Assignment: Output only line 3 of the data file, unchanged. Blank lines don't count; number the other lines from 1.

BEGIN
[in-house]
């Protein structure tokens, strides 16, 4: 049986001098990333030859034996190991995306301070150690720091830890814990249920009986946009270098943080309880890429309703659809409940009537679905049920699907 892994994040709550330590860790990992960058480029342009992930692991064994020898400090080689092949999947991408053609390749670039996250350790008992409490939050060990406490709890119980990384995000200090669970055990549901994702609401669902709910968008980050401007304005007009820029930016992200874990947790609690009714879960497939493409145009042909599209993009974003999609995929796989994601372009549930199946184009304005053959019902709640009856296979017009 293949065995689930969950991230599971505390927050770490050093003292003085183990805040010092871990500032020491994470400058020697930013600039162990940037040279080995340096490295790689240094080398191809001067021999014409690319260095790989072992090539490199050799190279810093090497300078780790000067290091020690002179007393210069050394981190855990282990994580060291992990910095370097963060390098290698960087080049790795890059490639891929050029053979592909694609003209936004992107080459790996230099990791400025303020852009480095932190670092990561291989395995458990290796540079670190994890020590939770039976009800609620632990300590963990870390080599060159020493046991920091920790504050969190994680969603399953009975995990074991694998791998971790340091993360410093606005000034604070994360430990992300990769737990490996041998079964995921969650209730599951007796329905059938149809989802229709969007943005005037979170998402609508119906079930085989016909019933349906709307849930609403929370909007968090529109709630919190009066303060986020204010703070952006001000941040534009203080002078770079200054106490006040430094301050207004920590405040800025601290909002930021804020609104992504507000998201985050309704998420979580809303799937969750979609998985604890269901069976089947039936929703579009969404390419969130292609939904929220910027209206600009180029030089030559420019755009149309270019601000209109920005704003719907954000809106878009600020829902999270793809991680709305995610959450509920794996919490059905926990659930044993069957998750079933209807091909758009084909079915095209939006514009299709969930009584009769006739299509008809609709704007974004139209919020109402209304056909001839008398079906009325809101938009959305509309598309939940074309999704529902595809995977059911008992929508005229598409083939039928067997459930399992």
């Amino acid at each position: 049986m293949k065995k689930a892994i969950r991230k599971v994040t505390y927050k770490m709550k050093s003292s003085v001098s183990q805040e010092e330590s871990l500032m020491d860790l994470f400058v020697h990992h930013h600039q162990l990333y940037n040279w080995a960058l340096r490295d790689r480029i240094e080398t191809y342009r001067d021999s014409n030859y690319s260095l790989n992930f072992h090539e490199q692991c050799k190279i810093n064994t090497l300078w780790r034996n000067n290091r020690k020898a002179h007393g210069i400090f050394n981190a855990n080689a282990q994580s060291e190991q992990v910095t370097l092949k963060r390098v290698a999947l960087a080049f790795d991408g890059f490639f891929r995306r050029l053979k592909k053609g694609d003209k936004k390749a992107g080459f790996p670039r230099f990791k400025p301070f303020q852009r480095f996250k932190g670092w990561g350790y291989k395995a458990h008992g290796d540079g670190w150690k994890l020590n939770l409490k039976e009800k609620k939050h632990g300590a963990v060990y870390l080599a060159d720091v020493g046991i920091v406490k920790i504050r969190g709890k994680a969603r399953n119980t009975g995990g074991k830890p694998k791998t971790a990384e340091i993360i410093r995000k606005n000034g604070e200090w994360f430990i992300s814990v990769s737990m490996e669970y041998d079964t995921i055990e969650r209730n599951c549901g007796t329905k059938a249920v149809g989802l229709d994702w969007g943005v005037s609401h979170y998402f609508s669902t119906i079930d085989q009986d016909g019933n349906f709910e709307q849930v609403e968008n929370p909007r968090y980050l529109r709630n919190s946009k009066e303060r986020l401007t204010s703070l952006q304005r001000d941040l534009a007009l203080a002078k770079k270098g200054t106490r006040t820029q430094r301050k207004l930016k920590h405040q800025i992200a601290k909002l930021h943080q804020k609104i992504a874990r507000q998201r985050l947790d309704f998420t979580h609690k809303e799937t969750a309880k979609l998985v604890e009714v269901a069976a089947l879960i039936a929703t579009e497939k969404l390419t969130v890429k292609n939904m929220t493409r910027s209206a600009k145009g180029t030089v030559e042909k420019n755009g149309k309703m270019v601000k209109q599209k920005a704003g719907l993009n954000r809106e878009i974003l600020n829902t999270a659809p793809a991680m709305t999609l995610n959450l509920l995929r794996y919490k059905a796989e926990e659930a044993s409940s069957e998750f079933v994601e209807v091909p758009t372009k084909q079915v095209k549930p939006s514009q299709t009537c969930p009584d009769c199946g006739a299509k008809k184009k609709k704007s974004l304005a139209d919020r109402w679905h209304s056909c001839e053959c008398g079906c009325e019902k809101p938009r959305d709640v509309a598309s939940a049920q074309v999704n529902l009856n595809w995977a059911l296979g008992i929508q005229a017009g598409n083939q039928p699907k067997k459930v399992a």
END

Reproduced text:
């Amino acid at each position: 049986m293949k065995k689930a892994i969950r991230k599971v994040t505390y927050k770490m709550k050093s003292s003085v001098s183990q805040e010092e330590s871990l500032m020491d860790l994470f400058v020697h990992h930013h600039q162990l990333y940037n040279w080995a960058l340096r490295d790689r480029i240094e080398t191809y342009r001067d021999s014409n030859y690319s260095l790989n992930f072992h090539e490199q692991c050799k190279i810093n064994t090497l300078w780790r034996n000067n290091r020690k020898a002179h007393g210069i400090f050394n981190a855990n080689a282990q994580s060291e190991q992990v910095t370097l092949k963060r390098v290698a999947l960087a080049f790795d991408g890059f490639f891929r995306r050029l053979k592909k053609g694609d003209k936004k390749a992107g080459f790996p670039r230099f990791k400025p301070f303020q852009r480095f996250k932190g670092w990561g350790y291989k395995a458990h008992g290796d540079g670190w150690k994890l020590n939770l409490k039976e009800k609620k939050h632990g300590a963990v060990y870390l080599a060159d720091v020493g046991i920091v406490k920790i504050r969190g709890k994680a969603r399953n119980t009975g995990g074991k830890p694998k791998t971790a990384e340091i993360i410093r995000k606005n000034g604070e200090w994360f430990i992300s814990v990769s737990m490996e669970y041998d079964t995921i055990e969650r209730n599951c549901g007796t329905k059938a249920v149809g989802l229709d994702w969007g943005v005037s609401h979170y998402f609508s669902t119906i079930d085989q009986d016909g019933n349906f709910e709307q849930v609403e968008n929370p909007r968090y980050l529109r709630n919190s946009k009066e303060r986020l401007t204010s703070l952006q304005r001000d941040l534009a007009l203080a002078k770079k270098g200054t106490r006040t820029q430094r301050k207004l930016k920590h405040q800025i992200a601290k909002l930021h943080q804020k609104i992504a874990r507000q998201r985050l947790d309704f998420t979580h609690k809303e799937t969750a309880k979609l998985v604890e009714v269901a069976a089947l879960i039936a929703t579009e497939k969404l390419t969130v890429k292609n939904m929220t493409r910027s209206a600009k145009g180029t030089v030559e042909k420019n755009g149309k309703m270019v601000k209109q599209k920005a704003g719907l993009n954000r809106e878009i974003l600020n829902t999270a659809p793809a991680m709305t999609l995610n959450l509920l995929r794996y919490k059905a796989e926990e659930a044993s409940s069957e998750f079933v994601e209807v091909p758009t372009k084909q079915v095209k549930p939006s514009q299709t009537c969930p009584d009769c199946g006739a299509k008809k184009k609709k704007s974004l304005a139209d919020r109402w679905h209304s056909c001839e053959c008398g079906c009325e019902k809101p938009r959305d709640v509309a598309s939940a049920q074309v999704n529902l009856n595809w995977a059911l296979g008992i929508q005229a017009g598409n083939q039928p699907k067997k459930v399992a």